It has long been wondered exactly how kinship influences reproductive success. Previous studies have uncovered positive correlations, but the biological data has been clouded by socioeconomic factors (such as average marrying age and family size) in those populations in which consanguineous marriage is commonplace, such as in India, Pakistan and the Middle East. The new study, however, was able to shed light on the biological reason for the earlier findings.
    Scientists came to their conclusions after studying the records of more than 160,000 Icelandic couples with members born between 1800 and 1965. "The advantage of using the Icelandic data set lies in this population being small and one of the most socioeconomically and culturally homogenous societies in the world," the researchers report in Science, "with little variation in family size [and] use of contraceptives and marriage practices, in contrast with most previously studied populations."


    The results of the exhaustive study are constant throughout the generations analyzed. Women born between 1800 and 1824 who mated with a third cousin had significantly more children and grandchildren (4.04 and 9.17, respectively) than women who hooked up with someone no closer than an eighth cousin (3.34 and 7.31). Those proportions held up among women born more than a century later when couples were, on average, having fewer children.


    Despite the general pattern for reproductive success favoring close kinship, couples that were second cousins or more closely related did not have as many children. The most likely reason, scientists say: offspring of such close relatives were likely to have much shorter life spans, because of the chance of inheriting harmful genetic mutations.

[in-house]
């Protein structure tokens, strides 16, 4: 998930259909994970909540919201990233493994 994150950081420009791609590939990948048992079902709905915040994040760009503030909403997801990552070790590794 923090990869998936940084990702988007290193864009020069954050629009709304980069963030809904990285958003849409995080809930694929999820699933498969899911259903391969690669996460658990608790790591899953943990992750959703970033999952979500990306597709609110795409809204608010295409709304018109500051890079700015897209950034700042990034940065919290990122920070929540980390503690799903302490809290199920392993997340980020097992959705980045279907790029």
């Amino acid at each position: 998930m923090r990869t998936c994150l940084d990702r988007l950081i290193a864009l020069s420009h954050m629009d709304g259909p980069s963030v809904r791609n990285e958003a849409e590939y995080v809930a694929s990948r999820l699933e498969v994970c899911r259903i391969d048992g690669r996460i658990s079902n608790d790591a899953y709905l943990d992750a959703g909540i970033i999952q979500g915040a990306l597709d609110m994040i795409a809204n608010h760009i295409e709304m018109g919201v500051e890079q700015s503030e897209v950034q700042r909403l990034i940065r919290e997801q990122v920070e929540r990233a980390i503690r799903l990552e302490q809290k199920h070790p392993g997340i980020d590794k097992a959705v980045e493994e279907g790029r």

"With close inbreeding—between first cousins—there is a significant increase in the probability that both partners will share one or more detrimental recessive genes, leading to a 25 percent chance that these genes will be expressed in each pregnancy," says Alan Bittles, director of the Center for Human Genetics at Edith Cowan University in Joondalup, Australia, who was not involved in the study.


    Interestingly, one evolutionary argument for mating with a relative is that it might reduce a woman's chance of having a miscarriage caused by immunological incompatibility between a mother and her child. Some individuals have an antigen (a protein that can launch an immune response) on the surface of their red blood cells called a rhesus factor—commonly abbreviated "Rh." In some cases—typically during a second pregnancy—when a woman gets pregnant, she and her fetus may have incompatible blood cells, which could trigger the mother's immune system to treat the fetus as a foreign intruder, causing a miscarriage. This occurrence is less probable if the parents are closely related, because their blood makeup is more likely to match.

    "It may well be that the enhanced reproductive success observed in the Iceland study at the level of third [and] fourth cousins, who on average would be expected to have inherited 0.8 percent to 0.2 percent of their genes from a common ancestor," Bittles says, "represents this point of balance between the competing advantages and disadvantages of inbreeding and outbreeding."

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    This is not really 'incest'. I have carefully researched my late father's ancestry. Via his mother he is deeply rooted in the North Meols area of Lancashire-an area of Norse settlement. I find the same surnames cropping up many times as it was a small gene pool. I find also that I am descended from the same individuals multiple times. One ancestor in particular I am descended from through three of his children and through two of the children of one of his children so 4 lines of descent from the same man! Very common for distant cousins to marry without realising that they were related. The only time to be concerned would be if it were a full sibling.